Figure 2

Percentage of dogs with sodium concentrations within the in-house reference range before DOCP administration (day 0), and at days 90 and 180 after DOCP treatment, showing the 95% CI group P (Percorten-V treated): grey; group Z (Zycortal treated): white. DOCP, desoxycortone pivalate.

Figure 3

Percentage of dogs with potassium concentrations within the in-house reference range before DOCP administration (day 0), and at days 90 and 180 after DOCP treatment, showing the 95% CI group P (Percorten-V treated): grey; group Z (Zycortal treated): white. DOCP, desoxycortone pivalate.

Figure 4

Percentage of dogs with sodium:potassium ratio within the required range of 27–32 before DOCP administration (day 0), and at days 90 and 180 after DOCP treatment, showing the 95% CI group P (Percorten-V treated): grey; group Z (Zycortal treated): white. DOCP, desoxycortone pivalate.

Table 6

Summary of in-house sodium (Na)/potassium (K) ratios at each time point, by group

Safety evaluation

All 152 enrolled dogs were included in the safety assessment, 113 in group Z and 39 in group P.

The most frequently reported abnormal clinical signs in both groups are listed in table 7, along with the proportion determined by the veterinarian to be probably or possibly related to treatment with DOCP. Except as detailed below, these signs resolved either spontaneously or with supportive care, and did not require cessation of DOCP treatment.

Table 7

Most common abnormal clinical signs reported in each group

Three serious adverse events were reported in group Z. An 11-month-old Chihuahua was suddenly found dead on day 50, 10 days after the third DOCP dose. The owner reported the dog had been normal the previous evening; postmortem examination did not establish cause of death. A seven-year-old Maltese with a pre-existing grade III/VI holosystolic heart murmur was diagnosed with congestive heart failure on day 17 and exited the trial, as congestive heart failure was an exclusion criterion. An old English sheepdog (aged 10 years) was enrolled into the trial with newly diagnosed PH, with vomiting, diarrhoea, dehydration, weakness/collapse, lethargy and inappetence. Five hours after the first DOCP dose, the dog had acute onset haematemesis and melaenic diarrhoea followed by pyrexia, vasculitis and sepsis. With supportive therapy, the dog made a full recovery and these events did not recur following five subsequent DOCP doses. The examining veterinarians considered these events to have an unknown or unlikely relationship to DOCP administration. No serious adverse events were reported in group P.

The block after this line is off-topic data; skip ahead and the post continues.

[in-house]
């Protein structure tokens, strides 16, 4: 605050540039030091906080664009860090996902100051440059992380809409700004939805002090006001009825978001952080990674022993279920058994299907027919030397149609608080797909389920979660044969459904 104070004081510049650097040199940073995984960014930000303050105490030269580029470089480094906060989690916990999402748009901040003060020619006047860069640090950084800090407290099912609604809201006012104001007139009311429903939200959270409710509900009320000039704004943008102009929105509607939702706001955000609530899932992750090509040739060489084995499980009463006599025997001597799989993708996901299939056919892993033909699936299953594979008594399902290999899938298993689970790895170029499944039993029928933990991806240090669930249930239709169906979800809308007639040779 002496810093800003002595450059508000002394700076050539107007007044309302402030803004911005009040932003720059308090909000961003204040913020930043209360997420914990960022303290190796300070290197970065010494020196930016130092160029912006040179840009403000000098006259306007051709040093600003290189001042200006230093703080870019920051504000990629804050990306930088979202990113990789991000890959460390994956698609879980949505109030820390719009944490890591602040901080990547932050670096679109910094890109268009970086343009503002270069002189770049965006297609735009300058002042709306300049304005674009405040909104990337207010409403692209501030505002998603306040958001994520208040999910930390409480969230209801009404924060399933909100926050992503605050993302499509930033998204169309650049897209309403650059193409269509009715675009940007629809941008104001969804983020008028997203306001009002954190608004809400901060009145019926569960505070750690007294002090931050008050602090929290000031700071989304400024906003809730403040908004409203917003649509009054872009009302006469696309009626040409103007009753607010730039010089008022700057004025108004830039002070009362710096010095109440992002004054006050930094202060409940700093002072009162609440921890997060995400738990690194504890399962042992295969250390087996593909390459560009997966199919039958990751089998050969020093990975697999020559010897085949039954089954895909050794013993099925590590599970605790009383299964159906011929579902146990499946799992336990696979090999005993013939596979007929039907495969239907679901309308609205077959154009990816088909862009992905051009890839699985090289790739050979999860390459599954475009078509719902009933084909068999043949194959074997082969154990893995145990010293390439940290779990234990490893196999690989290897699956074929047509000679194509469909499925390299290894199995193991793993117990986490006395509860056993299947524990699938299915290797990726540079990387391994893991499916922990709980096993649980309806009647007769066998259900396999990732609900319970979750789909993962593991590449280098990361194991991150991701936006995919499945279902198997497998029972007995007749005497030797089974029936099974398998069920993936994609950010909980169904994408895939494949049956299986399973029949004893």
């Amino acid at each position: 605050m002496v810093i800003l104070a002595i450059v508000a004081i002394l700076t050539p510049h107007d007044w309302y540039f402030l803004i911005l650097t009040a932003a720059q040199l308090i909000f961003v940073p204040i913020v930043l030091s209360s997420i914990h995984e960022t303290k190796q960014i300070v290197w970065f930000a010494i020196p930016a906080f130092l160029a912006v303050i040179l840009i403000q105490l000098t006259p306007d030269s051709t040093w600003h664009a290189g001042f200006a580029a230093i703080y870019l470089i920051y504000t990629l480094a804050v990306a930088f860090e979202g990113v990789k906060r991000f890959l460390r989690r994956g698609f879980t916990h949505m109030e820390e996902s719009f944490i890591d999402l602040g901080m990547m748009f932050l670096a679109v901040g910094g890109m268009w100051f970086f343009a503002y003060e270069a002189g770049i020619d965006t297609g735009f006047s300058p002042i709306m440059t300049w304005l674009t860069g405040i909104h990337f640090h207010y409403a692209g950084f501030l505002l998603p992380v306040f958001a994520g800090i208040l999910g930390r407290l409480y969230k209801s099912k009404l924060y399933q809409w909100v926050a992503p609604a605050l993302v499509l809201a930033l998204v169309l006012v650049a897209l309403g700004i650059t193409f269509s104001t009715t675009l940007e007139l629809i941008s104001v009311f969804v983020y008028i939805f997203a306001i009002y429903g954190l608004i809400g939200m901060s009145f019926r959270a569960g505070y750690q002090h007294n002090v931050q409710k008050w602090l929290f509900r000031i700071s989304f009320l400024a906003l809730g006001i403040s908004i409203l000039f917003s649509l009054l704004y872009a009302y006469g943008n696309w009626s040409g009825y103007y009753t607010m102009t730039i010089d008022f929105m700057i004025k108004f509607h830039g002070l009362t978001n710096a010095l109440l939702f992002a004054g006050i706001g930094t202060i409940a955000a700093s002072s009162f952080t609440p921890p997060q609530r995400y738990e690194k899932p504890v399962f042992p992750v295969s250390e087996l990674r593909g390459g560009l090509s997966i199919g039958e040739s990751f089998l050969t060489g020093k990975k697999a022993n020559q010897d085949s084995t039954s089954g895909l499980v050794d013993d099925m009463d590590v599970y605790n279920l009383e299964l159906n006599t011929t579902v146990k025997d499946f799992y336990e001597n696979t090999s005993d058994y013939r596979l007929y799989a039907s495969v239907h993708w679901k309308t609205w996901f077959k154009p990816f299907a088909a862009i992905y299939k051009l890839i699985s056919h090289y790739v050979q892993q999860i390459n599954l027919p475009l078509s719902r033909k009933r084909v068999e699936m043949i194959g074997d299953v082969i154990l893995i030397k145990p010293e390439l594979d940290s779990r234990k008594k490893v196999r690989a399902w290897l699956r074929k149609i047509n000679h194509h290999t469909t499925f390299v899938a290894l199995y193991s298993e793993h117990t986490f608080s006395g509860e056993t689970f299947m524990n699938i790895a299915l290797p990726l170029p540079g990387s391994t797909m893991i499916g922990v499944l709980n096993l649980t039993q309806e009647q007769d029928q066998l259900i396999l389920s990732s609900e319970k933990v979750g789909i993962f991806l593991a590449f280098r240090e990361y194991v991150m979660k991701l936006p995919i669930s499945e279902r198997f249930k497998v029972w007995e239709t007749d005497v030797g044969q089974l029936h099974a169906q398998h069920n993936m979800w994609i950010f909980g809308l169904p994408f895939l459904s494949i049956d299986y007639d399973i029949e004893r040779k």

The mean values for all haematology and biochemistry analytes in both groups fell within the laboratories’ reference ranges at days 90 and 180. While within the reference range, values for calcium, phosphorus, blood urea nitrogen and monocytes were significantly (P<0.10) lower in group Z than group P in the USA. In France, there were no significant differences (P<0.10) between the groups for any analyte at any time point.

Three elective surgeries were performed during the trial: one castration (group P), one ovariohysterectomy (group Z) and one cruciate repair (group Z).



Ideally, new medicinal products should be compared with a placebo control. However, as PH is ultimately fatal, the use of a placebo control in this trial would have been ethically unacceptable and so a positive control was used instead. The positive control product has been approved in the USA for the treatment of PH since 1998,6 and its use is supported by previous studies,5 7 although these studies were not placebo-controlled. Fludrocortisone is commonly used to treat PH in dogs; however, as it has glucocorticoid actions not found in DOCP,3 it would not have been a suitable comparator.